Sheep was unwitting life-saver during floods

Tiny creatures jump aboard a stranded ewe to avoid the rising waters in the River Axe

A stranded sheep became a Noah’s Ark for desperate creatures fighting for survival during the recent Axe Valley floods.

East Devon District Council’s Countryside team found the woolly life-saver battling the rising water in the River Axe, when torrential rains hit the area on Saturday, July 7.

Fraser Rush and Doug Rudge waded in to help drag the sheep to safety and noticed that some of the Wetlands’ smaller mammals had climbed onto her back to stay out of the flooding.

One intrepid shrew promptly ran up Doug’s arm and sat on his head – where it stayed while he continued to get the sheep to safety - a 20 minute operation.

Doug said: “It just goes to show how wildlife instinctively know the comparative danger of the flooding to the danger posed by an animal many, many times larger than itself. I had never heard of shrews behaving in such a manner – it was quite a strange experience.”

The whole of the Axe Estuary Wetlands was submerged by the flooding - a good test of the new buildings which had been built to withstand just such conditions. Small sections of floor in the field studies classroom are designed to lift and float so that water can inundate the building before draining away again as the flood subsides.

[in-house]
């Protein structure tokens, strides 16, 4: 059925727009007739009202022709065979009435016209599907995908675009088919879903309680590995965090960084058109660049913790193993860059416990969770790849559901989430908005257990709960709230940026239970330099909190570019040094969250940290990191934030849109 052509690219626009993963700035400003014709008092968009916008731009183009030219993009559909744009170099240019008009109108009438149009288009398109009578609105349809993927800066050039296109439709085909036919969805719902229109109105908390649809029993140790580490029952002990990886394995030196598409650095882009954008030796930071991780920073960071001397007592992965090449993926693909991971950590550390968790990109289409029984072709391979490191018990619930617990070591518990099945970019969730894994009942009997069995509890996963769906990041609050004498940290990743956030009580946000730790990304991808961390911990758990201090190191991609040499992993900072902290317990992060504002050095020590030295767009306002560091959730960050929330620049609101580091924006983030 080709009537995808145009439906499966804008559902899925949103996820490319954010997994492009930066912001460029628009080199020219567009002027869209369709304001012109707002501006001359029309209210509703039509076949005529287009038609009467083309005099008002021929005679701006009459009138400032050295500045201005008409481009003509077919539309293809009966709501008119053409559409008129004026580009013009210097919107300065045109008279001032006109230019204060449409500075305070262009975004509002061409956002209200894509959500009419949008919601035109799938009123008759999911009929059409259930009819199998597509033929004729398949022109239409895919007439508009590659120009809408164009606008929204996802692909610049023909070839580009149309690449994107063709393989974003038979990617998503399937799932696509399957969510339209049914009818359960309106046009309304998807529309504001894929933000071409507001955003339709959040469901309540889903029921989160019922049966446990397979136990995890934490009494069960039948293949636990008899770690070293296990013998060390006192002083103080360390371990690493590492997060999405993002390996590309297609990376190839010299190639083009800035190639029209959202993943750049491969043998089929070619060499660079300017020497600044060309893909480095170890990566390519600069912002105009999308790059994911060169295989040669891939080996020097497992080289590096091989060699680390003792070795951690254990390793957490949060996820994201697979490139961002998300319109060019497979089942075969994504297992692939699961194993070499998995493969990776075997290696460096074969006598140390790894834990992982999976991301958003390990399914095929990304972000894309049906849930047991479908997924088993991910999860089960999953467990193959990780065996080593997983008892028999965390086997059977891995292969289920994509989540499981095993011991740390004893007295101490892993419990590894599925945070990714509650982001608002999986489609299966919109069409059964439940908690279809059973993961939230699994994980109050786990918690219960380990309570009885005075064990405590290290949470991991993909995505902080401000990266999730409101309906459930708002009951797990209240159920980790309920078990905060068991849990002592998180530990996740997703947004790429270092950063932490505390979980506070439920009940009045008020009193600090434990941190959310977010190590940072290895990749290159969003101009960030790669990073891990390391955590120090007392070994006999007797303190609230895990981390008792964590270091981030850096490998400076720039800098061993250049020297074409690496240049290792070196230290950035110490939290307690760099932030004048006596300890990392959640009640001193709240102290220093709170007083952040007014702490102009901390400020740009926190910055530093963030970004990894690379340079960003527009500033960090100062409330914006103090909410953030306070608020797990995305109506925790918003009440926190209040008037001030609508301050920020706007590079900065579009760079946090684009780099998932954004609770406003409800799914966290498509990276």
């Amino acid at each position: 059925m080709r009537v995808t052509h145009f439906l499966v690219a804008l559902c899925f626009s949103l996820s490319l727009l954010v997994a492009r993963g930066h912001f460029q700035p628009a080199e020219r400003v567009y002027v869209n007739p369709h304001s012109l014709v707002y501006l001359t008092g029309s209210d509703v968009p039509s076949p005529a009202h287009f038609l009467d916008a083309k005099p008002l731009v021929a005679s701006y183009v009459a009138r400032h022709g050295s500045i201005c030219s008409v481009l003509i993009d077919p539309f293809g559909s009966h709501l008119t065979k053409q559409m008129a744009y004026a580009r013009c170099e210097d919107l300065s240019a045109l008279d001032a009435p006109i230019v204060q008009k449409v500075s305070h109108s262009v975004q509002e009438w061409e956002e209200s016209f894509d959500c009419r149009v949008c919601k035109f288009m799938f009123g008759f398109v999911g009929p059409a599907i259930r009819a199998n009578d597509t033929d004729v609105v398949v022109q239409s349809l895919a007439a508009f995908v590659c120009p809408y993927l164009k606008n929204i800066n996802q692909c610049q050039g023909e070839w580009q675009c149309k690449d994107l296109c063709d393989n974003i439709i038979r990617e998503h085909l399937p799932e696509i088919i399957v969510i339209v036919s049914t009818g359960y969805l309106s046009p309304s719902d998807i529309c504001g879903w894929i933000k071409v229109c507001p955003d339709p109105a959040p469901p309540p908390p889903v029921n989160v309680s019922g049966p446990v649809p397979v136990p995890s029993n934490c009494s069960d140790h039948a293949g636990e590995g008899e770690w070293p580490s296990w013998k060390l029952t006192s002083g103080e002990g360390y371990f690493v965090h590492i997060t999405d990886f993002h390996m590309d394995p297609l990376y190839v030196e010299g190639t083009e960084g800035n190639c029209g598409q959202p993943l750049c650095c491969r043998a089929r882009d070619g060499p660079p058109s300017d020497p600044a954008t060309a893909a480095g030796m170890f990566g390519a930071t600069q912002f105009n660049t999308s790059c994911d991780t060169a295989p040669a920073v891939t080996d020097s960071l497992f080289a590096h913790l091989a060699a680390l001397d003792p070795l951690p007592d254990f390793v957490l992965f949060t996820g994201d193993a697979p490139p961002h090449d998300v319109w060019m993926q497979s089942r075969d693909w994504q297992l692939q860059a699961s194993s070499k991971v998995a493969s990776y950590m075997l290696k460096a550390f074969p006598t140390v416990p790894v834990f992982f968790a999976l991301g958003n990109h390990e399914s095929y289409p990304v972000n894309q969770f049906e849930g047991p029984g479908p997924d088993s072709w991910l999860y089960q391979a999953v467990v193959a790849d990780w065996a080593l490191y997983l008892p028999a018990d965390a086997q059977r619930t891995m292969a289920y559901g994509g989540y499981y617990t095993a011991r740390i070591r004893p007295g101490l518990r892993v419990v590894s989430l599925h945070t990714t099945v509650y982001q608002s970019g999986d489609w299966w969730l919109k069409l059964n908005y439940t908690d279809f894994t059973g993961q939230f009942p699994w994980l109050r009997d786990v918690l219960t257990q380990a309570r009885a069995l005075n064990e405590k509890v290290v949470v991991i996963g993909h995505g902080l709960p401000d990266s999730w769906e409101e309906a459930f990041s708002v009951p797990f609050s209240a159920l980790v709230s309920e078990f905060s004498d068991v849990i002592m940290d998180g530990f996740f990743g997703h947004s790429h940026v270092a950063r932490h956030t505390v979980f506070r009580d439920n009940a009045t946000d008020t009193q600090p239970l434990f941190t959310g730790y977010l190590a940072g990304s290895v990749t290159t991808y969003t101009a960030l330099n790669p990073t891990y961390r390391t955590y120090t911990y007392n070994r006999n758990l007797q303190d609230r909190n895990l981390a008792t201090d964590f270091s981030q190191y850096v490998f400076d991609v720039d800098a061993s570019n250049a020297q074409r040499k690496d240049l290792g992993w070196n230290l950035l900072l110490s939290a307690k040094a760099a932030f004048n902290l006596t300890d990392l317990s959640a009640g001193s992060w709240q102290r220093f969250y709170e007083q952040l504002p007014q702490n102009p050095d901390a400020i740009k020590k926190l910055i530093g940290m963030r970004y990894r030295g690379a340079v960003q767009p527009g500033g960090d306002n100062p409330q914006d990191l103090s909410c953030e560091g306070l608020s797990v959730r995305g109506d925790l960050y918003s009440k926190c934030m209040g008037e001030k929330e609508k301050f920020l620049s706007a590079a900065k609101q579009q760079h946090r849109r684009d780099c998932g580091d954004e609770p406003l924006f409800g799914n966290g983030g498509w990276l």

Most Read

Rangers say this worked extremely well and school groups were once again expected to be able to use the classroom by the end of last week.

Unfortunately some of the pathways did not do so well and the surface of the main track from the car park to the field studies base was badly damaged.

A team of Wetlands volunteers have begun the clearing up operation removing the silt and getting the information centre ready for re-opening.

A spokesman added: “The countryside team is, as always, very grateful to the stalwart volunteers who commit so much time, energy and enthusiasm to help look after the Wetlands. Anyone would like to join them should give Fraser Rush a call on 07734 568937.